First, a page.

On May 9, 2017, Mirror Worlds Technologies, LLC, the Company's wholly-owned subsidiary, initiated litigation against Facebook, Inc. ("Facebook") in the United States District Court for the Southern District of New York, for infringement of certain patents within the Company's Mirror Worlds Patent Portfolio. The lawsuit alleged that the asserted patents are infringed by Facebook's core technologies that enable Facebook's Newsfeed and Timeline features. The lawsuit further alleged that Facebook's unauthorized use of the stream based solutions of the asserted patents has helped Facebook become the most popular social networking site in the world. The Company sought, among other things, monetary damages based upon reasonable royalties. On May 7, 2018, Facebook filed a motion for summary judgment on non-infringement. On August 11, 2018, the Court granted Facebook's motion for summary judgment on non-infringement and dismissed the case. On August 30, 2018, the Company filed a Notice of Appeal appealing the District Court's summary judgment decision to the United States District Court of Appeals for the Federal Circuit.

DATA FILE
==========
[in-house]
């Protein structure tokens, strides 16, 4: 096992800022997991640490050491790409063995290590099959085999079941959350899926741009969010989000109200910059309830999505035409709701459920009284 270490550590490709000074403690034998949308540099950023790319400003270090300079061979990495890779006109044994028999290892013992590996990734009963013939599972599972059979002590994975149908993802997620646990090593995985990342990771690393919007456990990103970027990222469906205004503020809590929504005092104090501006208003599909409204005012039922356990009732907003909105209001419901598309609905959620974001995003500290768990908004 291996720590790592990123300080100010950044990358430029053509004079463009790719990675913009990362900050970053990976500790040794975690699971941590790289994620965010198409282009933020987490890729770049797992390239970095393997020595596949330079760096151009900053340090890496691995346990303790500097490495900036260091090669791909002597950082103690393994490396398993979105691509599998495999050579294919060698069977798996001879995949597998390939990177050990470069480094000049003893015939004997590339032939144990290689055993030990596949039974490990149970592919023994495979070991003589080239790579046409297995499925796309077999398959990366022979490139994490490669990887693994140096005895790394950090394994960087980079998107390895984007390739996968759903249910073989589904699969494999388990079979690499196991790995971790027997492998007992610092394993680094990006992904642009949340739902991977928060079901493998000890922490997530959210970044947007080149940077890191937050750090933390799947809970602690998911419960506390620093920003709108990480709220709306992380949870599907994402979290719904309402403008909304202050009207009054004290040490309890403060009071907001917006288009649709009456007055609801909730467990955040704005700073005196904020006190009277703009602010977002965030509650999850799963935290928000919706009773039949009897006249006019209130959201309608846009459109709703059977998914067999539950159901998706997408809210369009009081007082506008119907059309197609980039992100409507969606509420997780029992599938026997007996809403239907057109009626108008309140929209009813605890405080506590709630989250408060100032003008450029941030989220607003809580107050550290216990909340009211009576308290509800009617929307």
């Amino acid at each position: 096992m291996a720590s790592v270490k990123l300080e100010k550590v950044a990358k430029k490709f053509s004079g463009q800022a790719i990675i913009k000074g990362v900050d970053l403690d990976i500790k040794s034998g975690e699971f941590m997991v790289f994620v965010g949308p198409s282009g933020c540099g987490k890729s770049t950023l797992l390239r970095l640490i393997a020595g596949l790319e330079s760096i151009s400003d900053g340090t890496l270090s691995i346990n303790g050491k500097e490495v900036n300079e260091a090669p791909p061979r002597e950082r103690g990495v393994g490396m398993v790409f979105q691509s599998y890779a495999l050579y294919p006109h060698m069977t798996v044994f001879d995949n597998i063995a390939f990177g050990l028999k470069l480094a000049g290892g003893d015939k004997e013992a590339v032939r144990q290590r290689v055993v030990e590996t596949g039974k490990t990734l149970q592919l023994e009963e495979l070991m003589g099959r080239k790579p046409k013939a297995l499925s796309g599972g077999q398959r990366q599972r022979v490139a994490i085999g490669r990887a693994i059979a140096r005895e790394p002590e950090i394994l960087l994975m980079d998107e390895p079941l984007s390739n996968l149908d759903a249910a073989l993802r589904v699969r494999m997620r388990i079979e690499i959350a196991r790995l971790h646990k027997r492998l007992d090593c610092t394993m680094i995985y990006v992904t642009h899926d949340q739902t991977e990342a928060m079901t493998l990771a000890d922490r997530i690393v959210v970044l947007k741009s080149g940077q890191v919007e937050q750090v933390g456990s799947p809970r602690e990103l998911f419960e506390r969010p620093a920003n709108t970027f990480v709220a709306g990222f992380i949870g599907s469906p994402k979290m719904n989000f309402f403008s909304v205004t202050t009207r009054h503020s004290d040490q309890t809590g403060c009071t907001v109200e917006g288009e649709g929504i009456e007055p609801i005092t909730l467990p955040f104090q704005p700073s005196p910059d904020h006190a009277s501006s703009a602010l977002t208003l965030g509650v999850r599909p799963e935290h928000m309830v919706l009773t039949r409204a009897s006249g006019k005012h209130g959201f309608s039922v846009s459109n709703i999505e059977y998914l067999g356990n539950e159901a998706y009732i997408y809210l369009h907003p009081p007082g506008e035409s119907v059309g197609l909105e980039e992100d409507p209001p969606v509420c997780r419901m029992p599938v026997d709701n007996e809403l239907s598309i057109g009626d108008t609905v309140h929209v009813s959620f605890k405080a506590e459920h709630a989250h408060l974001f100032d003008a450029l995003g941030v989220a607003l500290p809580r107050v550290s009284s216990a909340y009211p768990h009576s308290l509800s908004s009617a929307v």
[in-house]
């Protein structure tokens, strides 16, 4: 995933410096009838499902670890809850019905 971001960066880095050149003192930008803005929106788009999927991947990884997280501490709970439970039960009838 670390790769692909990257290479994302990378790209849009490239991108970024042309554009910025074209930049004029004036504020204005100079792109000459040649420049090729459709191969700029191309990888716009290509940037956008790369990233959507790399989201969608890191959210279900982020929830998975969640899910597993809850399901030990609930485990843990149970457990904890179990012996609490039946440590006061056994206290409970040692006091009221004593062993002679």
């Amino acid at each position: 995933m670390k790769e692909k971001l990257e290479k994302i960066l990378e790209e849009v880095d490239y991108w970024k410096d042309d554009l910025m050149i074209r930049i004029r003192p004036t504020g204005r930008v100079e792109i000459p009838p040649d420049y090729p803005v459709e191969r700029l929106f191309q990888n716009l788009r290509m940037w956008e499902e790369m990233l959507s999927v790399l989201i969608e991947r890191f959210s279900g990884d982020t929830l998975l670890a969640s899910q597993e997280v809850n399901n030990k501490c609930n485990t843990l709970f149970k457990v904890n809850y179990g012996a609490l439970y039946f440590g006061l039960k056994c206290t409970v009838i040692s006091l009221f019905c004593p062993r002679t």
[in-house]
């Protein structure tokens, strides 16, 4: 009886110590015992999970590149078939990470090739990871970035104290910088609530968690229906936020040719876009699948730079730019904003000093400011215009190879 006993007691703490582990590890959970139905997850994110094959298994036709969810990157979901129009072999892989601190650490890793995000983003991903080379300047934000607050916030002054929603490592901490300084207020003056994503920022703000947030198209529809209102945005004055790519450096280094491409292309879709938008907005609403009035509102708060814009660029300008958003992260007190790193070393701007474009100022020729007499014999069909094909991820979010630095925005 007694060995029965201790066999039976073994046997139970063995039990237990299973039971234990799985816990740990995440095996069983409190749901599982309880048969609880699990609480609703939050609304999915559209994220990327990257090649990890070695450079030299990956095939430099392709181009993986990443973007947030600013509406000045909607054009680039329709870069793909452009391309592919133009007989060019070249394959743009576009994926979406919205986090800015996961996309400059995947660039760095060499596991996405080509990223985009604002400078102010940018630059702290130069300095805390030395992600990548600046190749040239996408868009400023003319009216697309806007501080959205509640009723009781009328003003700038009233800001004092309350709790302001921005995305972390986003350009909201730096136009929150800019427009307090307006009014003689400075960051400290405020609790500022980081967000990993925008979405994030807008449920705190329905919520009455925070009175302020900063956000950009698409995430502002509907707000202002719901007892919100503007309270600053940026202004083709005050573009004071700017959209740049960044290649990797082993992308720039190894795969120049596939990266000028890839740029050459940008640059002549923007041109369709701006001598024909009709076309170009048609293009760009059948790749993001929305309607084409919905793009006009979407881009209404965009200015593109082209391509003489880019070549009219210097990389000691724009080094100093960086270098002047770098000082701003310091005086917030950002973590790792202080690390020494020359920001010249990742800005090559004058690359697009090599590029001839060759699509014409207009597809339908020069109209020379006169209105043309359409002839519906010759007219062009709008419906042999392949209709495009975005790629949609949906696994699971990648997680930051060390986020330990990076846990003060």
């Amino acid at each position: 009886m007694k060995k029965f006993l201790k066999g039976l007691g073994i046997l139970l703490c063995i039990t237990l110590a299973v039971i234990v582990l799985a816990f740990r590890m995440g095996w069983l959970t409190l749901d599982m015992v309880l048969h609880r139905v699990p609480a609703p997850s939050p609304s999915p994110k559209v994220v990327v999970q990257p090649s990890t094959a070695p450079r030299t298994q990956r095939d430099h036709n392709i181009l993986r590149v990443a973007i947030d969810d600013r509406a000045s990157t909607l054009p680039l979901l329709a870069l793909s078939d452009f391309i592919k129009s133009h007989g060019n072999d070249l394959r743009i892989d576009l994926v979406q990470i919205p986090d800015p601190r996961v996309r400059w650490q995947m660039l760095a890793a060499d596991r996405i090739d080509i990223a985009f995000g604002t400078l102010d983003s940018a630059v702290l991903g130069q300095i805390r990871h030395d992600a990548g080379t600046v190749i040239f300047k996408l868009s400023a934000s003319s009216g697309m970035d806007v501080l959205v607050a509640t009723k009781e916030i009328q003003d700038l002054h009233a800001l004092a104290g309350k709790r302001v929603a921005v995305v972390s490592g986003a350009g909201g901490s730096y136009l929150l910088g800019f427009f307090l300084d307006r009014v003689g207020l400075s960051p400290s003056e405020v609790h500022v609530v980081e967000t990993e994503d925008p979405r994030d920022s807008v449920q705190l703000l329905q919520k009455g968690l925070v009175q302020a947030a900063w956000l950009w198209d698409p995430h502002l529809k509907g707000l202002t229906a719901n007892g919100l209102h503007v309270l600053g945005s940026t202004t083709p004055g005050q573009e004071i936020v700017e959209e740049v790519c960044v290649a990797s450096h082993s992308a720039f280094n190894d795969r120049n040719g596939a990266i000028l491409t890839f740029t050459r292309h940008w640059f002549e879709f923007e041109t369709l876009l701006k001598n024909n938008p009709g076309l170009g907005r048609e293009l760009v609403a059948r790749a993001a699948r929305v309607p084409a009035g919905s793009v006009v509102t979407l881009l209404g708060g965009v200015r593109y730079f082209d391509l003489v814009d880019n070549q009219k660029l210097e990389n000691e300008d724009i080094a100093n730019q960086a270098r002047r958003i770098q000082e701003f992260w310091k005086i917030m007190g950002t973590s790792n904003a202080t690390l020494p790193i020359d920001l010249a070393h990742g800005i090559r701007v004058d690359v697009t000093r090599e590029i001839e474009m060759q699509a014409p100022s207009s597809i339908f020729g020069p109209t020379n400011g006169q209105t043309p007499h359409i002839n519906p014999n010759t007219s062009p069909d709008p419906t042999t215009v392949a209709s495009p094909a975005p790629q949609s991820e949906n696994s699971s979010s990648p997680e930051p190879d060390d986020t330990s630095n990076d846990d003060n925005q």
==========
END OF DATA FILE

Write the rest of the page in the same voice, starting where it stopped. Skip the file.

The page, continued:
The entire disclosure for legal proceedings, legal contingencies, litigation, regulatory and environmental matters and other contingencies.
Reference 1: http://fasb.org/us-gaap/role/ref/legacyRef